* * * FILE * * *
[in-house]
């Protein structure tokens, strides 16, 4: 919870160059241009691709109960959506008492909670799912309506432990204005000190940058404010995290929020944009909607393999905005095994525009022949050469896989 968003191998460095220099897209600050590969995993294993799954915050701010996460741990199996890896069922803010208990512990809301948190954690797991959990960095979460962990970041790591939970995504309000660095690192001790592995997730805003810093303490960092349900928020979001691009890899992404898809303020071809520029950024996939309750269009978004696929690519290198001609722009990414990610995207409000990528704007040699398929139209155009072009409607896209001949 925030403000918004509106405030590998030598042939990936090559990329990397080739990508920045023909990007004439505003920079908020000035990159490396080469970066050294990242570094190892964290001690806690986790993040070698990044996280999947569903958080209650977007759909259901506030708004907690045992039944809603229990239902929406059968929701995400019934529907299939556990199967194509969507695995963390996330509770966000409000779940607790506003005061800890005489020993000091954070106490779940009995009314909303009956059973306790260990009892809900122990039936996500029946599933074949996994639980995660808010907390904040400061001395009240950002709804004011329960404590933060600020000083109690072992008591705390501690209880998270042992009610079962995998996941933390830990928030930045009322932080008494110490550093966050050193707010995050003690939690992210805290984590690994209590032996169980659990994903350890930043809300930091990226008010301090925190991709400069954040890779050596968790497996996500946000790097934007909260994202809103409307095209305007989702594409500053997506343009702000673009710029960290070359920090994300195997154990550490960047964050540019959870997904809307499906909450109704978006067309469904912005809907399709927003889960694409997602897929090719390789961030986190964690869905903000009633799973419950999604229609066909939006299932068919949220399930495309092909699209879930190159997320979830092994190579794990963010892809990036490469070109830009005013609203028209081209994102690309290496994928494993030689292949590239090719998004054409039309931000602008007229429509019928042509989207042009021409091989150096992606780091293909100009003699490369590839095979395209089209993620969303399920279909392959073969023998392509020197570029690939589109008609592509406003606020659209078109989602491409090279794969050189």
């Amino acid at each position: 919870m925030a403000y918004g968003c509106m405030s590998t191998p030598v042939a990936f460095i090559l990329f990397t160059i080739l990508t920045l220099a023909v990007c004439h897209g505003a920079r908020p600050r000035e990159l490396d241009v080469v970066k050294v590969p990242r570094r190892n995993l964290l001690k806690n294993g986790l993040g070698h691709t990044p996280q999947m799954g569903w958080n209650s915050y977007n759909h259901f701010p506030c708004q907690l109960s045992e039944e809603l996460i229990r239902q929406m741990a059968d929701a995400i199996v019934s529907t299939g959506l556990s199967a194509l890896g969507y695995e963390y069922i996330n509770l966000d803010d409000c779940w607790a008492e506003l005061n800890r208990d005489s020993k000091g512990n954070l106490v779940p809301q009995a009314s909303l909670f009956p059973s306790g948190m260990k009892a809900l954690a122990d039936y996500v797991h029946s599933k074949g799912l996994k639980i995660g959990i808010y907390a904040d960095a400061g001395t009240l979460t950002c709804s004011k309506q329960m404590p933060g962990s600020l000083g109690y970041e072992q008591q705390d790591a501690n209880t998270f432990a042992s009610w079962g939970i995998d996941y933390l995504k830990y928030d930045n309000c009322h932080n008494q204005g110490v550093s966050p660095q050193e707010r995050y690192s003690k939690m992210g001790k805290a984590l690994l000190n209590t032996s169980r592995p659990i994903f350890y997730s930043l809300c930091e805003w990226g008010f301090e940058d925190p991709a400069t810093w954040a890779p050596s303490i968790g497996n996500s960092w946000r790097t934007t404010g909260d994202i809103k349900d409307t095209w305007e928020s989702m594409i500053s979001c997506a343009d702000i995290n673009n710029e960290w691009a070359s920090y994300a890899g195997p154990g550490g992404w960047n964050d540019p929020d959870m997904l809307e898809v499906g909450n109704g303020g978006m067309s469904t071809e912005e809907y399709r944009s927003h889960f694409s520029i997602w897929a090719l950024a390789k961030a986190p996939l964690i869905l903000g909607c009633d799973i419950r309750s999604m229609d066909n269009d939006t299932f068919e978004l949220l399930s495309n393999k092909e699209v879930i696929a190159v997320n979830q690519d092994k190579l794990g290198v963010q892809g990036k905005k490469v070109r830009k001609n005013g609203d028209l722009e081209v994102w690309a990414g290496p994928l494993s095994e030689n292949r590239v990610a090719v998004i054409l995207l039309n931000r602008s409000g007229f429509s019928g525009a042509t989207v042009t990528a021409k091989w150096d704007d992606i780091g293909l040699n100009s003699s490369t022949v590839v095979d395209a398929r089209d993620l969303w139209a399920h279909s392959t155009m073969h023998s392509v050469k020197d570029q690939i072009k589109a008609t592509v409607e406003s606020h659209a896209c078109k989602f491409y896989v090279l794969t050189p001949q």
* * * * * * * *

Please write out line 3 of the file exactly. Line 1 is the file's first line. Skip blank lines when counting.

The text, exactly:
């Amino acid at each position: 919870m925030a403000y918004g968003c509106m405030s590998t191998p030598v042939a990936f460095i090559l990329f990397t160059i080739l990508t920045l220099a023909v990007c004439h897209g505003a920079r908020p600050r000035e990159l490396d241009v080469v970066k050294v590969p990242r570094r190892n995993l964290l001690k806690n294993g986790l993040g070698h691709t990044p996280q999947m799954g569903w958080n209650s915050y977007n759909h259901f701010p506030c708004q907690l109960s045992e039944e809603l996460i229990r239902q929406m741990a059968d929701a995400i199996v019934s529907t299939g959506l556990s199967a194509l890896g969507y695995e963390y069922i996330n509770l966000d803010d409000c779940w607790a008492e506003l005061n800890r208990d005489s020993k000091g512990n954070l106490v779940p809301q009995a009314s909303l909670f009956p059973s306790g948190m260990k009892a809900l954690a122990d039936y996500v797991h029946s599933k074949g799912l996994k639980i995660g959990i808010y907390a904040d960095a400061g001395t009240l979460t950002c709804s004011k309506q329960m404590p933060g962990s600020l000083g109690y970041e072992q008591q705390d790591a501690n209880t998270f432990a042992s009610w079962g939970i995998d996941y933390l995504k830990y928030d930045n309000c009322h932080n008494q204005g110490v550093s966050p660095q050193e707010r995050y690192s003690k939690m992210g001790k805290a984590l690994l000190n209590t032996s169980r592995p659990i994903f350890y997730s930043l809300c930091e805003w990226g008010f301090e940058d925190p991709a400069t810093w954040a890779p050596s303490i968790g497996n996500s960092w946000r790097t934007t404010g909260d994202i809103k349900d409307t095209w305007e928020s989702m594409i500053s979001c997506a343009d702000i995290n673009n710029e960290w691009a070359s920090y994300a890899g195997p154990g550490g992404w960047n964050d540019p929020d959870m997904l809307e898809v499906g909450n109704g303020g978006m067309s469904t071809e912005e809907y399709r944009s927003h889960f694409s520029i997602w897929a090719l950024a390789k961030a986190p996939l964690i869905l903000g909607c009633d799973i419950r309750s999604m229609d066909n269009d939006t299932f068919e978004l949220l399930s495309n393999k092909e699209v879930i696929a190159v997320n979830q690519d092994k190579l794990g290198v963010q892809g990036k905005k490469v070109r830009k001609n005013g609203d028209l722009e081209v994102w690309a990414g290496p994928l494993s095994e030689n292949r590239v990610a090719v998004i054409l995207l039309n931000r602008s409000g007229f429509s019928g525009a042509t989207v042009t990528a021409k091989w150096d704007d992606i780091g293909l040699n100009s003699s490369t022949v590839v095979d395209a398929r089209d993620l969303w139209a399920h279909s392959t155009m073969h023998s392509v050469k020197d570029q690939i072009k589109a008609t592509v409607e406003s606020h659209a896209c078109k989602f491409y896989v090279l794969t050189p001949q």